As in Florence, Dove Data failed to present evidence the greater public interest was actually affected by DeVeaux’s actions.  Therefore, we find the trial court properly granted summary judgment on the UTPA claim in favor of DeVeaux.   

VIII.  Preliminary Injunction 

In addition, Dove Data argues if this court were to find summary judgment improper as to any one of Dove Data’s eight causes, the preliminary injunction should be reinstated.  The purpose of a preliminary injunction is to preserve the status quo to avoid possible irreparable injury to a party pending litigation.  Zabinski v. Bright Acres Assocs., 346 S.C. 580, 601, 553 S.E.2d 110, 121 (2001).  Because we affirm the trial court’s grant of summary judgment on all eight causes of action in favor of DeVeaux, there is no continuing basis for the preliminary injunction.  Therefore, we find the trial court did not err in dissolving the preliminary injunction.

CONCLUSION

Based on the foregoing, the trial court’s order is

AFFIRMED.

HUFF and PIEPER, JJ., and CURETON, A.J., concur.    


[1] DeVeaux was an “at-will” employee at all times.      

[2] Additionally, Dove Data contends summary judgment as to all eight causes of action was premature because it did not have a fair and full opportunity to complete discovery.  Dove Data did not object and, in fact, assented to moving forward with the summary judgment motion.  A party cannot complain of a ruling, which the party itself induced or invited the trial court to make.  Floyd v. Thorton, 220 S.C. 414, 426, 68 S.E.2d 334, 339-40 (1951).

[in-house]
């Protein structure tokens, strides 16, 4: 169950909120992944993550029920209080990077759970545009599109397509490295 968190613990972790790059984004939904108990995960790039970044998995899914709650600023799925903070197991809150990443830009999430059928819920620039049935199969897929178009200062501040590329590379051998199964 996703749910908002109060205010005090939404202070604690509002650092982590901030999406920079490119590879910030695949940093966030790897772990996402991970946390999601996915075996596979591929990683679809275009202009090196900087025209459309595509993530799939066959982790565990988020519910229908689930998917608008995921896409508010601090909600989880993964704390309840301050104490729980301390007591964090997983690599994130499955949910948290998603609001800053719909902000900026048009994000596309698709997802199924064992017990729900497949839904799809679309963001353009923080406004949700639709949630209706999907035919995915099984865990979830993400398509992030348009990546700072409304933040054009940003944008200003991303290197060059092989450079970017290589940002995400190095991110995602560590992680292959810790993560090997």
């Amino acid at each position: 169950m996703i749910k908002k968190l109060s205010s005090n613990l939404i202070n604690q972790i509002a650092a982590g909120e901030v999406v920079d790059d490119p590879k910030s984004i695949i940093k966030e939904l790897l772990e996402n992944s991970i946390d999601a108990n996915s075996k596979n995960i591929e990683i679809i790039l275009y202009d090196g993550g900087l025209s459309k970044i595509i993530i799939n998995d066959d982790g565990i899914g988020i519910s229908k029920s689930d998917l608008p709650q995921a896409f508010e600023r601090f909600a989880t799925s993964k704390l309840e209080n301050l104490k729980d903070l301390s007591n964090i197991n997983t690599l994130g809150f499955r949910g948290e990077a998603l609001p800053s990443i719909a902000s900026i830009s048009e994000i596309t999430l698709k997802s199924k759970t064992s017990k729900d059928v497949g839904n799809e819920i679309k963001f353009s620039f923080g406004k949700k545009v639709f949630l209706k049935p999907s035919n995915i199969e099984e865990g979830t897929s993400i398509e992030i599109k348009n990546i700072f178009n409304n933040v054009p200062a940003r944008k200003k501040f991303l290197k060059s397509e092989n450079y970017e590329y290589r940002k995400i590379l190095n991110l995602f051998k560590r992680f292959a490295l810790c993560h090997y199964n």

[3] Although the covenant not to compete in the Employment Agreement contained various post-employment restrictions, Dove Data seeks only to enforce the non-solicitation clause. 

[4] In fact, federal courts have already applied Poole II to non-solicitation covenants in several cases.  See, e.g., Rockford Mfg., 296 F. Supp. 2d 681, 690 (citing Poole II as applicable to non-solicitation covenant); Nucor Corp. v. Bell, 482 F. Supp. 2d 714, 730 (D.S.C. 2007) (noting the rationale of Poole II and applying Rockford to non-solicitation and non-disclosure covenants). 

[5] This argument first arose in Dove Data’s Rule 30(b)(6) deposition of Mark Opel (Opel), the vice-president of sales for Dove Data. 

[6] No attempt was made to file the list under seal nor was any attempt made to subject the list to a confidentiality agreement.